Parties have gone so far as to require in a purchase and sale agreement disclosure of the other’s internal guidelines on compliance with the Patriot Act.  The burden on a small, closely-held company to determine whether its members, partners, shareholders, officers and directors, or any owners of a direct interest, are on the SDN list or have committed a Patriot Act Offense is different for those of a publicly-traded company.  The process for a smaller company may not be as time-consuming or complicated as the process might be for a publicly-traded company which might have thousands of shareholders – a daunting task to undertake which would likely add extraordinary delays in closing a transaction.

In a recent real estate transaction between two publicly-traded companies, negotiations involving the delivery of a certificate by the purchaser as to compliance with the Patriot Act delayed closing for over 10 days.  The seller imported a majority of its goods from various overseas sources and had rigid compliance systems in place to make sure it did not run afoul of the Patriot Act.  The seller’s compliance systems called for every party it did business with to sign a certificate containing the certifications outlined above.  The purchaser, as a publicly-traded company, refused to make a blanket certification covering all of its shareholders as it had little control over what individuals held its stock at any given time and had not undertaken the diligence with respect to its officers and directors with respect to Patriot Act matters (whether this company – or any other company whether publicly-traded or not – should have undertake such diligence as a matter of course is a separate issue for discussion).  After lengthy negotiations that delayed closing for 10 days, the purchaser agreed to certify that any shareholder holding more than a 10% interest in the purchaser was not on the SDN List and to its knowledge had not been found guilty of a Patriot Act Offense.  The compromise satisfied the seller’s Patriot Act compliance protocols and enabled the purchaser to ensure that its certification was valid (but what really helped was the fact that the purchaser had only one shareholder with a 10% or greater interest, and that shareholder was itself a large mutual fund).  The certification also did not go beyond the direct shareholder to the shareholders of the shareholder.  Not only must there be a finite cutoff point as to how far up the chain of ownership the representation reaches, but it should be limited to only those interests that control the party in question.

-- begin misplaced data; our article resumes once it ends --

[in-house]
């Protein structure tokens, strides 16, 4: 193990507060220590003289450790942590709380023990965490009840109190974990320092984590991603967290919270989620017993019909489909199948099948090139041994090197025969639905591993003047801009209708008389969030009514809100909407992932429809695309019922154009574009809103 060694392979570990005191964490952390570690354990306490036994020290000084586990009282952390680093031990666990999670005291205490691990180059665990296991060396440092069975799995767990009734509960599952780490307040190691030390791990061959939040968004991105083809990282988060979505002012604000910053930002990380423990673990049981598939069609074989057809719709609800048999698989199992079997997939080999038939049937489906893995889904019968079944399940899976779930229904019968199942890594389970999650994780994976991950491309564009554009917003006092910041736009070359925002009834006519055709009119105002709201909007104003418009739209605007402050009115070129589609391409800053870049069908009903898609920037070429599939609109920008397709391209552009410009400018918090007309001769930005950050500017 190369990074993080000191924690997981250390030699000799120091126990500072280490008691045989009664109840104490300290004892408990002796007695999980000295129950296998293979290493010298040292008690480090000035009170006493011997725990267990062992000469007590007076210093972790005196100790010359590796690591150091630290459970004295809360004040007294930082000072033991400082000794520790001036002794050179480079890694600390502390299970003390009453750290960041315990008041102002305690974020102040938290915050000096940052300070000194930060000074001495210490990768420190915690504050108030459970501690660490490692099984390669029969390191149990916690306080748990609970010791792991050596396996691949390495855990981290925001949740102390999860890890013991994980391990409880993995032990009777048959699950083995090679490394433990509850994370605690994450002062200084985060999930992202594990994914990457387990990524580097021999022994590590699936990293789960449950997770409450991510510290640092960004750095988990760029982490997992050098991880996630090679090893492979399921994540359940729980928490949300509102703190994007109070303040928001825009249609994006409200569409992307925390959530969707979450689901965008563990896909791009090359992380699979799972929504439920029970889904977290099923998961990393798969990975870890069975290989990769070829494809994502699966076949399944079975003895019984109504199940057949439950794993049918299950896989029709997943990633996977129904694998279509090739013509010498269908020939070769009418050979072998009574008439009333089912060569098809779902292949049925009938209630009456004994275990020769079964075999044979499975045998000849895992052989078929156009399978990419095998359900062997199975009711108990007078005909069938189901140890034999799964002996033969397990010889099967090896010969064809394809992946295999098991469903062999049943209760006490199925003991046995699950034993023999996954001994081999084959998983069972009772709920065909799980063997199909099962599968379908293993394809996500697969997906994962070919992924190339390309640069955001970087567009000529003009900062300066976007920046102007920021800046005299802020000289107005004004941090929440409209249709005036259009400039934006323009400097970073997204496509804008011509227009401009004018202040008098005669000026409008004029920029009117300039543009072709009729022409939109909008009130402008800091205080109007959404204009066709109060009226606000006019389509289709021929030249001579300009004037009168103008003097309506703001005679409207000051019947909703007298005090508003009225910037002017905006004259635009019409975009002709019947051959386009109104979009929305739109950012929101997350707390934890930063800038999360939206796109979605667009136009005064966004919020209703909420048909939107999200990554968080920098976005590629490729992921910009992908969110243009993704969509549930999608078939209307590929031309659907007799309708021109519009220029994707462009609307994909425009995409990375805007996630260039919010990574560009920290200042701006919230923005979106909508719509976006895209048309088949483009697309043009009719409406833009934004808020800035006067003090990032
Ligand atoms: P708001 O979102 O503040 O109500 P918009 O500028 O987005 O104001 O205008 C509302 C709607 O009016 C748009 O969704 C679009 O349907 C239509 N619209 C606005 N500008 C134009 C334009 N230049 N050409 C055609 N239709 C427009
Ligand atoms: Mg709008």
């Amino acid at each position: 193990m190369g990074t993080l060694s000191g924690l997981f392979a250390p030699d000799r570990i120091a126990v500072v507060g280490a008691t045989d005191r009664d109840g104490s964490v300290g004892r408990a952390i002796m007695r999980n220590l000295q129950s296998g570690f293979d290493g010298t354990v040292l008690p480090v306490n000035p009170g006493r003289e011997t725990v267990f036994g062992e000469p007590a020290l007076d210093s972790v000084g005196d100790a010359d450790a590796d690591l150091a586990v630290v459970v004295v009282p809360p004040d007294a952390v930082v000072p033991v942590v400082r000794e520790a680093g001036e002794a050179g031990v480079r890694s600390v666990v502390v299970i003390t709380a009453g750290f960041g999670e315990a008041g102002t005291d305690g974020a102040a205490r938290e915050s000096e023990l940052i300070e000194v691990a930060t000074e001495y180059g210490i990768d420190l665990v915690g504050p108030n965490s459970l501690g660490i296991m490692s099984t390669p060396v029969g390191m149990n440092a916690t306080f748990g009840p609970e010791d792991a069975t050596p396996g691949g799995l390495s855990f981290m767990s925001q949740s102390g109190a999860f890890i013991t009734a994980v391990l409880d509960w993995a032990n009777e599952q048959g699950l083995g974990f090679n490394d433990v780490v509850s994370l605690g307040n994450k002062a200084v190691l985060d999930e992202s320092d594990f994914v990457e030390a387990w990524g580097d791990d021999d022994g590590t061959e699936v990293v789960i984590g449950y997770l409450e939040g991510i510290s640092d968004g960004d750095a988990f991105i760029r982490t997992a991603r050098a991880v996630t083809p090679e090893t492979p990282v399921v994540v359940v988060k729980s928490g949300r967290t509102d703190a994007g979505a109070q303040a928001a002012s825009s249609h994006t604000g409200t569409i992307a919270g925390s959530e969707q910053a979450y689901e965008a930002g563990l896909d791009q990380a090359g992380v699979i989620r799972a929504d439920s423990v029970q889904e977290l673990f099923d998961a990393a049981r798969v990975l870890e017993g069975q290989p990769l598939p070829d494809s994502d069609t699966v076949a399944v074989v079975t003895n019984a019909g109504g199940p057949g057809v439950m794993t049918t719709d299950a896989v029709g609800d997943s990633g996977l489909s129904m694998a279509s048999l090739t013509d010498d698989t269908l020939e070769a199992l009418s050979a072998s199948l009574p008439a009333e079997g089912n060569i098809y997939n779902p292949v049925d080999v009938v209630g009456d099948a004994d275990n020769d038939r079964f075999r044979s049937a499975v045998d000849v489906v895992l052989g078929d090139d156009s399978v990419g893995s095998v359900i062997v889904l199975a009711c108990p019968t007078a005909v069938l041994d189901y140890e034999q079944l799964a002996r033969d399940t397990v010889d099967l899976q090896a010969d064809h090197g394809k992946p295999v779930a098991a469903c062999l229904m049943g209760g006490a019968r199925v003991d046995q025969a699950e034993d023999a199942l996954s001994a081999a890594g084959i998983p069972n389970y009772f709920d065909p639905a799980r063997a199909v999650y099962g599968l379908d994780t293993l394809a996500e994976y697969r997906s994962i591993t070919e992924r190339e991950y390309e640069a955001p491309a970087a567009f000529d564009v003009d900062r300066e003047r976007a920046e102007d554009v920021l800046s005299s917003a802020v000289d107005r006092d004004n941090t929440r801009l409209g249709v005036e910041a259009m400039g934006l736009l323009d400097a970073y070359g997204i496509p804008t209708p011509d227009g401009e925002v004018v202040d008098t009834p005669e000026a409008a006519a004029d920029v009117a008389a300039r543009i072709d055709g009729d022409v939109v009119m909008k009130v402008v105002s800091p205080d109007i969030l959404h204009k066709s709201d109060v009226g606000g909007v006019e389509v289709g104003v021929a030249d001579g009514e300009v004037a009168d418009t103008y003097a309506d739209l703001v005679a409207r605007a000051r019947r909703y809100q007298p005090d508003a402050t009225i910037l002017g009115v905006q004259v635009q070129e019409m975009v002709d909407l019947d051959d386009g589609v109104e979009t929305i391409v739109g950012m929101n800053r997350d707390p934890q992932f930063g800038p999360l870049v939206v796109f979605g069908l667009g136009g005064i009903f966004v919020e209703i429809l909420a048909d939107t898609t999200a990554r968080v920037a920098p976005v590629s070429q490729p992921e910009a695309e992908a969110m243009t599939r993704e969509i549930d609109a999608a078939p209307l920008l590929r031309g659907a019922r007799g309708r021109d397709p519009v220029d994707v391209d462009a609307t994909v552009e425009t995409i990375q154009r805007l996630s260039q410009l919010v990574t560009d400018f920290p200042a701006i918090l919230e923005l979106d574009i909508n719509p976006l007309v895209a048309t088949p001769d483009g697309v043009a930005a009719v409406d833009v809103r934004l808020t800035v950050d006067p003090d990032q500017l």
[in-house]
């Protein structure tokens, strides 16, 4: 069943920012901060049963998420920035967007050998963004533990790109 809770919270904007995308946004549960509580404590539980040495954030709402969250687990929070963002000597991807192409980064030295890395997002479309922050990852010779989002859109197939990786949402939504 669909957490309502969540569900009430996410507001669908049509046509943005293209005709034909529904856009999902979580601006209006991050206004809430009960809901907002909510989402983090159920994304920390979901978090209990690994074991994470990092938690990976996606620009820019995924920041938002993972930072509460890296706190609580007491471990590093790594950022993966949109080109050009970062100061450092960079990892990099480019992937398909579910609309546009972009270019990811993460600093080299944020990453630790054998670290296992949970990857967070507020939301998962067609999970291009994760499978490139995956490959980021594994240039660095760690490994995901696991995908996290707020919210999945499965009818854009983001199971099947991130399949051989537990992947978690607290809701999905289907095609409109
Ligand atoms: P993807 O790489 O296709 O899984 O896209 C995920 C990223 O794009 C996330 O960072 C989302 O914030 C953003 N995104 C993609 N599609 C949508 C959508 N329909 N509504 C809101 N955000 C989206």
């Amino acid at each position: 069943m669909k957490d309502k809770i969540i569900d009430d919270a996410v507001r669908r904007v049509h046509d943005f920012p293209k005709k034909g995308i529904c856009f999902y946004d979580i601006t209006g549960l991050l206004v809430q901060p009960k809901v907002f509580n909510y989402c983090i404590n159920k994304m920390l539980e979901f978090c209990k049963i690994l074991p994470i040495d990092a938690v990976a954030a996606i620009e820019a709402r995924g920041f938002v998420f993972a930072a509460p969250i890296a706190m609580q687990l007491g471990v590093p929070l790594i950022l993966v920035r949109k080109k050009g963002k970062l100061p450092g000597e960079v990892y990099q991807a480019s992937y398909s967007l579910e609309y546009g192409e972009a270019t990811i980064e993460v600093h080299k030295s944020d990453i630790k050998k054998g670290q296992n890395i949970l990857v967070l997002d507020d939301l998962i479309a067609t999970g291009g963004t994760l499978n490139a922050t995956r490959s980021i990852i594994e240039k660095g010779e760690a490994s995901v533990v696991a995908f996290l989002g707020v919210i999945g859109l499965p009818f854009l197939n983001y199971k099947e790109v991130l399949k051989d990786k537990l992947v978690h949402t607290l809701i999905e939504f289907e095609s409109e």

As the above example illustrates, when a publicly-held company is on one side of the table, the party on the other side, whether it be an individual or a large or small company, should give careful thought to the extent to which it is being asked to represent its compliance with the Patriot Act.  There must be flexibility on both sides of the table with respect to this issue, and both sides should be prepared to negotiate the terms of a representation or a certification with respect to this matter to give each side an adequate level of comfort to allow a transactions to proceed in the normal course.